6 Wireless Ethernet Compatibility Alliance (WECA) Consortium of wireless equipment manufacturers and software providers formed to promote wireless network technology WECA goals: Encourage use of IEEE standards / technologies Promote / market these technologies Test and certify which wireless products adhere to the IEEE standards for interoperability WPA Personal Security (cont.) In 2002, WECA changed its name to Wi-Fi (Wireless Fidelity) Alliance In October 2003 the Wi-Fi Alliance introduced Wi-Fi Protected Access (WPA) WPA design goal to protect both present and future wireless devices, addresses both wireless authentication and encryption PSK addresses authentication TKIP addresses encryption WPA replaced WEP (a key can be cracked in less than two minutes) WPA Personal Security (cont.) Preshared key (PSK) Authentication Uses a passphrase to generate the encryption key Must be created and entered into both the AP and each authorized wireless devices Devices will not communicate with the AP without identical PSK s PSK is not the Encryption Key The PSK is the SEED used to generate the mathematically unique encryption keys WPA Personal Security (cont.) WPA uses an encryption technology called Temporal Key Integrity Protocol (TKIP)

7 TKIP advantages over WEP: TKIP uses a longer 128-bit key TKIP keys are known as per-packet keys When coupled with other technologies, TKIP provides an even greater level of security WPA also replaces the (CRC) function in WEP with the Message Integrity Check (MIC) Designed to prevent attackers capturing, altering, and replaying data packets WPA2 Personal Security Wi-Fi Protected Access 2 (WPA2) Introduced September 2004 WPA Second generation Continues use of PSK authentication Replaces TKIP encryption with Advanced Encryption Standard (AES) PSK Authentication Designed for personal and small office home office PSK keys are automatically changed and authenticated between devices after a specified period of time known as the rekey interval WPA2 Personal Security (cont.) PSK key management weaknesses: Key distribution and sharing is performed manually without any technology security protections Only uses a single key Changing the PSK key requires reconfiguring the key on every wireless device and on all access points Guest access requires providing the PSK to that guest PSK uses passphrases which can be subject to dictionary attack WPA2 Personal Security (continued) PSK is a 64-bit hexadecimal number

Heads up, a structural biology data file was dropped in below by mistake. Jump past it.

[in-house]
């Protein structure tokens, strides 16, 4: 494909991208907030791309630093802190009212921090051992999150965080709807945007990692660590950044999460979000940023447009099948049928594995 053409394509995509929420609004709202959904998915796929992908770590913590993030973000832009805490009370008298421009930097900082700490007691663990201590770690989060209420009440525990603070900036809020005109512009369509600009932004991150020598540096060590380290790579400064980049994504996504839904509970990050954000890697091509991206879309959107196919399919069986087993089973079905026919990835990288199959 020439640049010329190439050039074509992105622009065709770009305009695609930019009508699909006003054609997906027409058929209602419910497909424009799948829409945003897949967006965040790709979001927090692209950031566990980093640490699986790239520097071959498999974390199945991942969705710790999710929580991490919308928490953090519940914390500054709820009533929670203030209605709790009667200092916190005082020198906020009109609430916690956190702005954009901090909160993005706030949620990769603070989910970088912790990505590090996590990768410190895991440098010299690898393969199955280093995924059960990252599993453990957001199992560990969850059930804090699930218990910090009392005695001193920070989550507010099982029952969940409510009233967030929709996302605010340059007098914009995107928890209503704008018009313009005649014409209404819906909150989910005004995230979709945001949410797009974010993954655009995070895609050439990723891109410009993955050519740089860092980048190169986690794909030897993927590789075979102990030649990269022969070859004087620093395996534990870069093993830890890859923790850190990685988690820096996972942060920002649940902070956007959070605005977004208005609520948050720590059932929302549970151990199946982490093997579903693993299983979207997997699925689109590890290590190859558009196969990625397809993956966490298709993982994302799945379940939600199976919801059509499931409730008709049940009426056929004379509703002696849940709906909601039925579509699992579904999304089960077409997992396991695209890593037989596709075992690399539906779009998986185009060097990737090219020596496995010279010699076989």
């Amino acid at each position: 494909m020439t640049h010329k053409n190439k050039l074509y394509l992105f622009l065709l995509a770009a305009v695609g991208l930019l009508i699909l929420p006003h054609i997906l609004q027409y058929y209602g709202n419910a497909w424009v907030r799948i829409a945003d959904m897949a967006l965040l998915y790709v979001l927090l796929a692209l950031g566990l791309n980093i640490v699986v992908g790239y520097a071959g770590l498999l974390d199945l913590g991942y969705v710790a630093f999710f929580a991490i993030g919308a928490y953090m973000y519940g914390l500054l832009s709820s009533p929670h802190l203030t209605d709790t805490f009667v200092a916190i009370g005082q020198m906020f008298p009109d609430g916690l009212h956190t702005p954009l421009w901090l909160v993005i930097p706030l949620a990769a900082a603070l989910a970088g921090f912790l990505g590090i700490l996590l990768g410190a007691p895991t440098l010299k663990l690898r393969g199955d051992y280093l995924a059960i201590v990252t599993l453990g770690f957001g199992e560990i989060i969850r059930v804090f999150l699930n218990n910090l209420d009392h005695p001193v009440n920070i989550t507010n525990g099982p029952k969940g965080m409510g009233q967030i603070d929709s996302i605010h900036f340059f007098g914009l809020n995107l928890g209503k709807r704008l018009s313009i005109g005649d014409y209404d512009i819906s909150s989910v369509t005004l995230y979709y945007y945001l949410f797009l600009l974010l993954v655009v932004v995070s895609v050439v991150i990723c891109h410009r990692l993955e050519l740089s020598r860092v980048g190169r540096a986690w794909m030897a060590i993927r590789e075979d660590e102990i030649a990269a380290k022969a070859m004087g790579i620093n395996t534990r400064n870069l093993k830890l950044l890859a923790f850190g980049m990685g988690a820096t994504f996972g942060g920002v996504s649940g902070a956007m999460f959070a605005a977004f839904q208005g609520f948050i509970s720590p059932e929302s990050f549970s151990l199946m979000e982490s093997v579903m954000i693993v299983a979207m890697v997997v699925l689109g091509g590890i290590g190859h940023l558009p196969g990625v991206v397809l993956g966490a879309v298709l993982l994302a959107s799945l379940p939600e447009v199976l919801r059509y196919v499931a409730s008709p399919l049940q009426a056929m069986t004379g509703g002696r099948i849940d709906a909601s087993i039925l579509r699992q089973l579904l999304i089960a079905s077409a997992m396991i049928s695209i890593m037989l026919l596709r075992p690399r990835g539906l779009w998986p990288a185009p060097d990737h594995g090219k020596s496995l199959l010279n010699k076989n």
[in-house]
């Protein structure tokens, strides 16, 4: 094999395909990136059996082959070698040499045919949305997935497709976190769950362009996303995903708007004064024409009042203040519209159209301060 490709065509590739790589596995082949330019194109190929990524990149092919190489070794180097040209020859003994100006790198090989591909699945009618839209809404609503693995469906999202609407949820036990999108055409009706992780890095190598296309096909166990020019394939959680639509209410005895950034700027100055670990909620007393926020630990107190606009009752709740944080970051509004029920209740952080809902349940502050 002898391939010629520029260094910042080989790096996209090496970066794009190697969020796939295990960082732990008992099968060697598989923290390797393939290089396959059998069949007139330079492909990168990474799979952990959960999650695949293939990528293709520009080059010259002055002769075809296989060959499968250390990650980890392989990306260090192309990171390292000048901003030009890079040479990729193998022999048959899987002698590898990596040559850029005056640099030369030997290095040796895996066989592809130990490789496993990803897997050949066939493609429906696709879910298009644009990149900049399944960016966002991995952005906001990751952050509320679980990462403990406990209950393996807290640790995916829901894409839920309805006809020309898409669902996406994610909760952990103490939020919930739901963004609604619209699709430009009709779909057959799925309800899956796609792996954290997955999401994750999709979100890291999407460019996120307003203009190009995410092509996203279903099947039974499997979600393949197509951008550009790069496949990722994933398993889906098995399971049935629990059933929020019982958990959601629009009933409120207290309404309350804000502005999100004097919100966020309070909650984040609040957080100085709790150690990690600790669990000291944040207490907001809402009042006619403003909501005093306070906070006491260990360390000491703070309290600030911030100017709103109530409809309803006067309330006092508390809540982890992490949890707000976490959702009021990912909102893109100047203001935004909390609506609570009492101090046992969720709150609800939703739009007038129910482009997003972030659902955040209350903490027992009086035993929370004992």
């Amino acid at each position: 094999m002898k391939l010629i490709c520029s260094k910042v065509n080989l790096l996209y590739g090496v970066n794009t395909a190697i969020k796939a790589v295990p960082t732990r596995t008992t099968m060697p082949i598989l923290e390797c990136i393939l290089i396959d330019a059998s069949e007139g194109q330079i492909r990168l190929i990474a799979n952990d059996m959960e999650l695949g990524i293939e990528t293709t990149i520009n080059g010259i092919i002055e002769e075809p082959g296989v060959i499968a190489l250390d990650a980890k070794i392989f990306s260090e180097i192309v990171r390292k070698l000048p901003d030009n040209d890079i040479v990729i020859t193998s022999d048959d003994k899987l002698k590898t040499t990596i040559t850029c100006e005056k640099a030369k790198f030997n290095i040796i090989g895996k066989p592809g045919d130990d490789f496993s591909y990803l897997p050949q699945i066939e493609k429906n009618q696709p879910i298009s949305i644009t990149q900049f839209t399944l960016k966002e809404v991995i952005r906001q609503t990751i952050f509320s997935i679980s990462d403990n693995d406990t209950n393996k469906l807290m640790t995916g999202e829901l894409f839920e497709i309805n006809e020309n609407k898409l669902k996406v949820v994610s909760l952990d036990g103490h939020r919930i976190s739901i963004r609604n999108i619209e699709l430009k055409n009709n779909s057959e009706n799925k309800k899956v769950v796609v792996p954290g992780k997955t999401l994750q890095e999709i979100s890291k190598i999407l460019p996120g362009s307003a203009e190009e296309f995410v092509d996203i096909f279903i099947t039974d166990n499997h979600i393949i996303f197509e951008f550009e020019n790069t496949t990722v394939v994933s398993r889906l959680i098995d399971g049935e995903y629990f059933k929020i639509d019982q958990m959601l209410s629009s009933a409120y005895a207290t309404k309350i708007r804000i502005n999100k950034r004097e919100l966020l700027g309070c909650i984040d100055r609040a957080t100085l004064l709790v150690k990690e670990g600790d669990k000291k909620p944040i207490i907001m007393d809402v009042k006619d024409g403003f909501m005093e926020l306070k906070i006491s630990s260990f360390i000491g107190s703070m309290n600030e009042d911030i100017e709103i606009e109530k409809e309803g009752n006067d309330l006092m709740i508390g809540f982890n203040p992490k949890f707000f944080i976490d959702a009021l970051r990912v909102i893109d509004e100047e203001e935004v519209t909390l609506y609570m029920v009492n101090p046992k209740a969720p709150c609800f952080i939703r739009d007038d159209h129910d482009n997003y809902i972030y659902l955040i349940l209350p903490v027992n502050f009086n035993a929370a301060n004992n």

8 Most common way method of generation is by entering a passphrase Criteria: Letters, digits, punctuation, etc Length requirements: Between 8 and 63 characters Passphrases < 20 characters subject to a specific type of dictionary attack and broken easily WPA2 Personal Security (cont.) AES-CCMP Encryption Encryption under the WPA2 personal security model is accomplished by AES-CCMP CCMP is Counter Mode with CBC-MAC (CCM) CCM is the algorithm providing data privacy While the Cipher Block Chaining Message Authentication Code (CBCMAC) component of CCMP provides data integrity and authentication Enterprise Wireless Security The enterprise wireless security options can be divided into three general categories: IEEE i IEEE i compliant models WPA compliant WPA2 compliant Key Points of i: Addresses the two main weaknesses of wireless networks: encryption and authentication Replaces WEP s PRNG RC4 algorithm with a stronger cipher that performs three steps on every block (128 bits) of plaintext IEEE i authentication and key management is accomplished by the IEEE 802.1x standard Supports Key-Caching: Network storage of device information to facilitates roaming users.

9 IEEE i (cont.) Devices can be Pre-Authenticated, Allowing authentication before moving into range of the AP WPA Enterprise Security The WPA Enterprise Security model is designed for medium to large-size organizations Provides improved authentication and encryption over the personal model on a wireless LAN WPA2 Enterprise Security IEEE 802.1x Authentication Provides an authentication framework for all IEEE 802-based LANs Uses port-based authentication mechanisms Does not perform any encryption TKIP Encryption An improvement on WEP encryption Designed to fit into the existing WEP procedure WPA Enterprise Security (cont.) Provides the highest level of secure authentication and encryption on a wireless LAN IEEE 802-1x Authentication Most robust authentication for WLAN AES-CCMP Encryption Encryption is based on the stronger AES-CCMP 128-bit keys and 128-bit blocks are mandatory for WPA2 Enterprise Wireless Security Devices Thin Access Point Enterprise device the separates the AP function

10 from the Authentication and Encryption. Provides for centralized management of wireless infrastructure All authentication is performed in the wireless switch Enterprise Wireless Security Devices (cont.) Wireless VLANs Used to segment traffic and increase security The flexibility of a wireless VLAN depends on which device separates the packets and directs them to different networks For enhanced security many organizations set up two wireless VLANs Employee access Guest access Enterprise Wireless Security Devices (cont.) Rogue Access Point Discovery Tools Summary Wireless protocol analyzer Allows auditing the airwaves for rogue access points RF Frequency Monitor requires a special sensor called a wireless probe Wireless Probe Types: Wireless device probe Desktop probe Access point probe Dedicated probe

11 Initial IEEE standard contained security controls for protecting wireless transmissions from attackers Wi-Fi Alliance introduced two levels of personal security Wi-Fi Protected Access (WPA) and Wi-Fi Protected Access 2 (WPA2) Enterprise and Personal wireless security models require different requirements / infrastructure Additional wireless security devices can be used to defend against attackers